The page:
Most country music stars record less frequently once the major label phase of their careers end, but Ricky Skaggs is a notable exception to the rule: his independent albums far outnumber his major label efforts. From a fan’s standpoint, this is a good thing, though he has become so prolific it is sometimes difficult to keep up with his output. Music To My Ears, which was released last week, dropped just a little over a year after 2011′s Country Hits Bluegrass Style and a second volume of Skaggs family Christmas songs.
Like most of Skaggs’ post-1997 output, Music To My Ears leans heavily toward bluegrass; however, this is not strictly a collection of bluegrass tunes. He pushes the envelope just a bit by incorporating some Celtic instruments such as the bagpipes and tin whistle, along with the occasional electric guitar and keyboard. Some bluegrass purists may cry foul, but the vast majority of time the blending of styles works well. A prime example is “What You Are Waiting For”, an inspirational but not overtly religious number, which effectively combines some traditional bluegrass instruments — banjo and mandolin — with a piano intro, and some electric guitar tracks and background vocals that would not sound out of place on today’s country radio.
Overall, however, the album’s more traditional numbers are its best — from the high lonesome sound of the opening track “Blue Night” and Carter Stanley’s “Loving You Too Well”, to the wonderful picking on the instrumental “New Jerusalem”, which Ricky wrote. And then there’s the unusual “You Can’t Hurt Ham”, a Skaggs co-write with Gordon Kennedy, who co-produced the album with Ricky. It is, essentially, a tongue-in-cheek tune about spoiled food and the supposed long shelf life of ham. While I don’t agree with his claim of “no refrigerate, no expire date”, the song is a very entertaining number.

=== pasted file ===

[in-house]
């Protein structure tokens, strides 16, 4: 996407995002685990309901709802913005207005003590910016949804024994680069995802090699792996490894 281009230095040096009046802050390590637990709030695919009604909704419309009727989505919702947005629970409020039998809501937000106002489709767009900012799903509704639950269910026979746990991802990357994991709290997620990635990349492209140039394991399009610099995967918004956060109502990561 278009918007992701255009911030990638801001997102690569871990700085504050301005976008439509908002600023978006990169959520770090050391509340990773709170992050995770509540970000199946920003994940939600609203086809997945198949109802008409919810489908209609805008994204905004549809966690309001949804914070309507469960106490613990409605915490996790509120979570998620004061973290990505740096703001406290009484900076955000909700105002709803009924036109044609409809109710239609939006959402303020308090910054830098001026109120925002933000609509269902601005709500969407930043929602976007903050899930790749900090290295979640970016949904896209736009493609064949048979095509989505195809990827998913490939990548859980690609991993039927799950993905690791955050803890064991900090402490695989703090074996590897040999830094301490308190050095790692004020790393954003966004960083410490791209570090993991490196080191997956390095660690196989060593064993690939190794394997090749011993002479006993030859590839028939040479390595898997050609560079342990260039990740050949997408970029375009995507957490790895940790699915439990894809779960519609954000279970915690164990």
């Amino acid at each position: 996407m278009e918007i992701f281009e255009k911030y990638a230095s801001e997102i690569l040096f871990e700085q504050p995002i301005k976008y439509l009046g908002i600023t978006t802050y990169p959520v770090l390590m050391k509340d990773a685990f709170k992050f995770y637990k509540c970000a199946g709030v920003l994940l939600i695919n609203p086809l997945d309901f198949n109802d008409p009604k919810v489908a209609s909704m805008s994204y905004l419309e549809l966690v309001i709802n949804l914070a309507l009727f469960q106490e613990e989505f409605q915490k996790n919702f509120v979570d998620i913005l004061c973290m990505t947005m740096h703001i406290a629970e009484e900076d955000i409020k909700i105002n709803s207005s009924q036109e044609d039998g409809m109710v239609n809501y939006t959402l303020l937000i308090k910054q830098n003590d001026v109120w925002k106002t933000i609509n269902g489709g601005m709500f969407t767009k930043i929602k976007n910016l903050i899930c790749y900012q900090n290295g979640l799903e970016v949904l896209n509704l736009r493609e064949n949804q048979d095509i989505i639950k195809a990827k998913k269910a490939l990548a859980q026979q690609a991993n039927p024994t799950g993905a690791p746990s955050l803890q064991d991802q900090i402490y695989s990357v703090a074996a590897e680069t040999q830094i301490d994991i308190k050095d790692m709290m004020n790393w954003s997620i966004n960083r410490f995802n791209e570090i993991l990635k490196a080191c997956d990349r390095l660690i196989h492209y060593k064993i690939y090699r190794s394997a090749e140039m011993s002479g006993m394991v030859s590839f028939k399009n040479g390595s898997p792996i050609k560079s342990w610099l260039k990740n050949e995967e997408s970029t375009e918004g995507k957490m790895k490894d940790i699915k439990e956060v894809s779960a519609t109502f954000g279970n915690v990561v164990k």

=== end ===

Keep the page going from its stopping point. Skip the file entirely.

Like most of Ricky’s albums, Music To My Ears contains a handful of religious and inspirational numbers. There’s the aformentioned “New Jerusalem” and “What You Are Waiting For”, as well as the more openly religious title track, and the family-values themed “Nothing Beats A Family”. Interestingly, none of the members of the Skaggs-White clan makes any appearances on this album.
The one track that doesn’t quite work is the apparent centerpiece of the album, “Soldier’s Son”, a duet with Barry Gibb. The song itself, which Gibb wrote with his children Ashley and Stephen, is not bad but its attempt to alternate between bluegrass and mainstream pop elements seems a bit forced. Aside from that,I’ve never been able to tolerate Gibb’s singing and that alone is enough to spoil the song for me. It is however, the album’s sole misstep, with the possible exception of the background vocals at the end of “Nothing Beats A Family.” All in all, however, there is far more here to like than dislike, unless one is just not a bluegrass fan. Those who are will find this collection most enjoyable.